Printing and Exporting

If you need to get data out of OmniFocus and into another format — either physically or digitally — the options for doing so are outlined below.


Printing your OmniFocus data is pretty straightforward: set up a window that contains exactly the data you want by focusing, selecting items in the sidebar, or expanding and collapsing rows in the main outline. Then choose Print from the File menu. OmniFocus resizes the content to fit horizontally on the paper you’ve chosen.

To print on unusually-sized paper:

  • Choose File ▸ Page Setup (Shift-Command-P).
  • Make sure the Settings popup menu is set to Page Attributes.
  • Choose your printer from the Format popup menu.
  • See if the paper you want to use is listed in the Paper Size popup menu. If it is, choose that paper size and click OK to save your changes.

    If the paper size you need isn’t available, choose Manage Custom Sizes from the Paper Size popup menu and then use the Custom Paper Sizes window to define the page specs you need.


Your data belongs to you; if you want to send it to other applications, run scripts on it, publish it on the web, or do other exciting stuff with it that we haven’t even thought of, you’re more than welcome to write it out to the format of your liking.

To export your database, choose File ▸ Export, and then choose a format and a location. The available formats are:

  • OmniFocus Document — This is an ordinary OmniFocus document, just like the one that you use as your database. If you open such a file in OmniFocus, it appears in its own window and you can work with it normally, but settings specific to your database (such as custom perspectives and view options) don’t come along with it.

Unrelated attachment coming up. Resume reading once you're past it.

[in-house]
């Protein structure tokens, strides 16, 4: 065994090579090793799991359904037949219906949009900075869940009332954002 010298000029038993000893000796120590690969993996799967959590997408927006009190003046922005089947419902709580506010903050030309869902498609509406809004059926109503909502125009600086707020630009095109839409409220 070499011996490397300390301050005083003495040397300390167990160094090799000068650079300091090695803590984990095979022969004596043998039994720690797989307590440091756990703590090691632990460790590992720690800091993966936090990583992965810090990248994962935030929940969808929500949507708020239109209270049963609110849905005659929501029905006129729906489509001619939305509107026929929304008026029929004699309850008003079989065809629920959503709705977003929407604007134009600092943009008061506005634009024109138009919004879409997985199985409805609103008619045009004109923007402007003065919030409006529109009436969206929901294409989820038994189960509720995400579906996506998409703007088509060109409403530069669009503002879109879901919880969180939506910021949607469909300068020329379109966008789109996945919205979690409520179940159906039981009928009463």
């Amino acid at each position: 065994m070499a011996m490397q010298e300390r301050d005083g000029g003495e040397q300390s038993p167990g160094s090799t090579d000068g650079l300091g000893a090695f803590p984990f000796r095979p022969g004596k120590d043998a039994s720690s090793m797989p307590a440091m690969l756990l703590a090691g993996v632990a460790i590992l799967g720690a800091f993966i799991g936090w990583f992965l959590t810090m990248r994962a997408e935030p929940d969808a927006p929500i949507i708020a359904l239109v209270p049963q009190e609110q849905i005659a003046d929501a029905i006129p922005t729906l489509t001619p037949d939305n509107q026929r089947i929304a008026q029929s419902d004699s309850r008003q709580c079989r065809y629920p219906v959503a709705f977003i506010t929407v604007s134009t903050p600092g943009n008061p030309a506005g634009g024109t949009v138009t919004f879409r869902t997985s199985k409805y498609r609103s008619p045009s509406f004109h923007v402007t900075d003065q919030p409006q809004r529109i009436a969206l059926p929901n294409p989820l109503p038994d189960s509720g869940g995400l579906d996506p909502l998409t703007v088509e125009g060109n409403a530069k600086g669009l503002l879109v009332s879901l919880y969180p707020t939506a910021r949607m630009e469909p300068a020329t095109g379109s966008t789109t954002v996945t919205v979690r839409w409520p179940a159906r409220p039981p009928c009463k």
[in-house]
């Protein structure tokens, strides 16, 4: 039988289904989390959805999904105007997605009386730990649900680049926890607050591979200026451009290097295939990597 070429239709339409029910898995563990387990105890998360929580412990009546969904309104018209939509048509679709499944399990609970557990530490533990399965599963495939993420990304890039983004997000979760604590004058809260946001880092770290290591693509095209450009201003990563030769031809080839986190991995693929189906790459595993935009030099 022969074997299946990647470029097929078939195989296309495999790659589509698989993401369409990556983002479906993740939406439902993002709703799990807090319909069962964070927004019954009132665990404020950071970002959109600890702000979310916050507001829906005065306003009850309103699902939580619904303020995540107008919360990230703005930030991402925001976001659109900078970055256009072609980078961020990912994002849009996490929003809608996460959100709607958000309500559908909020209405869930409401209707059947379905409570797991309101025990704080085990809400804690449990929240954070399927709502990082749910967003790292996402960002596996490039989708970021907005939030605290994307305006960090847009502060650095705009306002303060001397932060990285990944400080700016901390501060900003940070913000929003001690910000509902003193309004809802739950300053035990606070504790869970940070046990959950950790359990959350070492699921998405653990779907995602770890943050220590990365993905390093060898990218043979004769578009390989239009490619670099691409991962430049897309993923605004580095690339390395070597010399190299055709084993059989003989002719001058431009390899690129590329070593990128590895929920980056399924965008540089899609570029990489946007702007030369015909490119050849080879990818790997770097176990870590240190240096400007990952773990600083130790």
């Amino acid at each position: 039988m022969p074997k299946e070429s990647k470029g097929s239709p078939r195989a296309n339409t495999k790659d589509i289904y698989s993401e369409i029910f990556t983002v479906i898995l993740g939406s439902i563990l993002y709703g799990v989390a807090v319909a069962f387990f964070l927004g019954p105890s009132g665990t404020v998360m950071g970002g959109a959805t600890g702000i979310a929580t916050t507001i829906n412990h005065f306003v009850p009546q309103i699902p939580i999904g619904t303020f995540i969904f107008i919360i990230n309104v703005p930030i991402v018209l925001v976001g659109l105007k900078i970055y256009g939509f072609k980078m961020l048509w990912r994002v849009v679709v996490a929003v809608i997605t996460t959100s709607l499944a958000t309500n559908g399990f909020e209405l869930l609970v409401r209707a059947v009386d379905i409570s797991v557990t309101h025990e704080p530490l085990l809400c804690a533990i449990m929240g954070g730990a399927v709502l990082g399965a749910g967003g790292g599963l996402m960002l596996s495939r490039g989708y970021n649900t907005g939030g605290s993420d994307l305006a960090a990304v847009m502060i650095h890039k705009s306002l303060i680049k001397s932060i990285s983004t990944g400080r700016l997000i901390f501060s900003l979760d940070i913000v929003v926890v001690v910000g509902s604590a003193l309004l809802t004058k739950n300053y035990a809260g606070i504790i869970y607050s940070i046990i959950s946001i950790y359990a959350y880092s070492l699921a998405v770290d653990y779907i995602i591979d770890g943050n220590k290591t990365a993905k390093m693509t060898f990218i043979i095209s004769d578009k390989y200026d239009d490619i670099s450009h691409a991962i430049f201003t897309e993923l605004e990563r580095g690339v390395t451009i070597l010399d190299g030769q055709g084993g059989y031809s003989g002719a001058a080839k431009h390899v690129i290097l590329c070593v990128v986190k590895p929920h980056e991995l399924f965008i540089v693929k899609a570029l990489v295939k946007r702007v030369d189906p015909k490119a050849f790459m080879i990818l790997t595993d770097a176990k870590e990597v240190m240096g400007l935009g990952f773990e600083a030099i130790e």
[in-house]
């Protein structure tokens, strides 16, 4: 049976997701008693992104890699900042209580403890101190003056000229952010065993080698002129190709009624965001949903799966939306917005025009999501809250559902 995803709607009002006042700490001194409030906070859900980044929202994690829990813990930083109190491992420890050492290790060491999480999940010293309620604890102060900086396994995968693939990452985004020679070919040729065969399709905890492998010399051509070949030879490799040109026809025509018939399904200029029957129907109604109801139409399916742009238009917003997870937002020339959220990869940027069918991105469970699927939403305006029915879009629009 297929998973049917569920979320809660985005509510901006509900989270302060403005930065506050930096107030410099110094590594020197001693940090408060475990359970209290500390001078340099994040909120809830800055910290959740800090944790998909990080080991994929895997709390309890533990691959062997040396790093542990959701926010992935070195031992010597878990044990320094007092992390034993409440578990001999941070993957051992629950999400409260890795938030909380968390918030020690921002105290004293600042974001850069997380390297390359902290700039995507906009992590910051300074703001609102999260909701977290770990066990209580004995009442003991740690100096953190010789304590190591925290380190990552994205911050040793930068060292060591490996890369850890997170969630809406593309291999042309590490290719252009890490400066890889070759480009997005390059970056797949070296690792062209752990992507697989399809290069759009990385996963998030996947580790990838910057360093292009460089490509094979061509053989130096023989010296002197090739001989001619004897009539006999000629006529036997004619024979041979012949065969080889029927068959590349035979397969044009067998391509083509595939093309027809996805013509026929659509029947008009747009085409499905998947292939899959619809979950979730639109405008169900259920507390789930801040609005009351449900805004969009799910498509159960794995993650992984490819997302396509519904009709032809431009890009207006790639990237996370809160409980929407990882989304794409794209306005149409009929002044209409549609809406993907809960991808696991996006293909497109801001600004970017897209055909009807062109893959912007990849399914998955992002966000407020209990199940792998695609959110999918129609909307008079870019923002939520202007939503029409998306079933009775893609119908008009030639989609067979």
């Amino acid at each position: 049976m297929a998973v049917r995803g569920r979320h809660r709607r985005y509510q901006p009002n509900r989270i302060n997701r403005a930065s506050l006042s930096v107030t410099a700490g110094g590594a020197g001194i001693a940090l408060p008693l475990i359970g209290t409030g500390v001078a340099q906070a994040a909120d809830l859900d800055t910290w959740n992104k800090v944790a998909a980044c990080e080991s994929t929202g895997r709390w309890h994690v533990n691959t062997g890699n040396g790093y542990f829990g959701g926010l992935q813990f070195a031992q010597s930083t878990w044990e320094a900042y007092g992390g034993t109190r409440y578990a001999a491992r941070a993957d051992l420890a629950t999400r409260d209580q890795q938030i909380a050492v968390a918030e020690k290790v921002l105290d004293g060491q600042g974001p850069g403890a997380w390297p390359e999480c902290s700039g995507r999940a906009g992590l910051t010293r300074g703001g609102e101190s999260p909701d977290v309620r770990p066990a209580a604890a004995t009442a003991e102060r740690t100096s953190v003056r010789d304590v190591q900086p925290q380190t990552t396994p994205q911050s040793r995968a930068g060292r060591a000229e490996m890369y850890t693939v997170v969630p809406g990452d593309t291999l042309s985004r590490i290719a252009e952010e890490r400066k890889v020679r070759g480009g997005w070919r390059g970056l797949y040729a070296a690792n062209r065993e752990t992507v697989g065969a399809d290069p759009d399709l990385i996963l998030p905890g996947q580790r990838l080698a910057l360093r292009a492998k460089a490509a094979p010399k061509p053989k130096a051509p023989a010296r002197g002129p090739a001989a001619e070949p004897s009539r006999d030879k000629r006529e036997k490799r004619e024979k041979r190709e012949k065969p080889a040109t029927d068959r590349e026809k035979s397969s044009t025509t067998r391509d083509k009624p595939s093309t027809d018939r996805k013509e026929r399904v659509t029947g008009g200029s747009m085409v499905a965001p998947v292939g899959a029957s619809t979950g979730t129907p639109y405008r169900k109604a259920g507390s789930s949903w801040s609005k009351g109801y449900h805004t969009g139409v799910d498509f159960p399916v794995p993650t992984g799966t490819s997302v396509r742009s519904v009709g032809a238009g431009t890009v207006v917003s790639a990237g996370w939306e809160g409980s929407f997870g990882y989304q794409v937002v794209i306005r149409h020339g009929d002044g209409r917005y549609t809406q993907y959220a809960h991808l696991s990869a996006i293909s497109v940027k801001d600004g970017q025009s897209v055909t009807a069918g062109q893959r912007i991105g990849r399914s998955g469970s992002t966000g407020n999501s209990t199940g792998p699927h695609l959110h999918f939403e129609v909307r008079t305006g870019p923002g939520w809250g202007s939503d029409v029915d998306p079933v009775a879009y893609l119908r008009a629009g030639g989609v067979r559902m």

• Plain Text — This is a lightweight plain-text representation of your data, able to be opened in the text editor of your choice.

OmniFocus’s plain text export is inspired by TaskPaper, the light to-do application from Hog Bay Software. As such the output should be roughly compatible and able to be imported to TaskPaper with a minimum of fuss. If that’s your jam you might want to give it a try!

  • Simple HTML — This is a single-file HTML representation of your data; the stylesheet and even the icons are embedded in the HTML. If you are proficient with CSS, you should be able to restyle the result however you like.

  • Comma Separated Values (CSV and CSV UTF–16) — CSV is a kind of lingua franca for applications old and new on all platforms, as it’s just all of your data in a plain text file with its columns separated by commas. Once you have your data in CSV format, it’s easy to run scripts on it, convert it to some other format, or open it in applications that understand it (like OmniPlan!). If you’re having trouble persuading other applications to read the non-ASCII characters in your CSV file, such as accented letters or non-Roman characters, try exporting with the UTF–16 CSV option, and importing that into the other application. This makes it easier for some applications to detect the correct encoding and interpret your characters properly.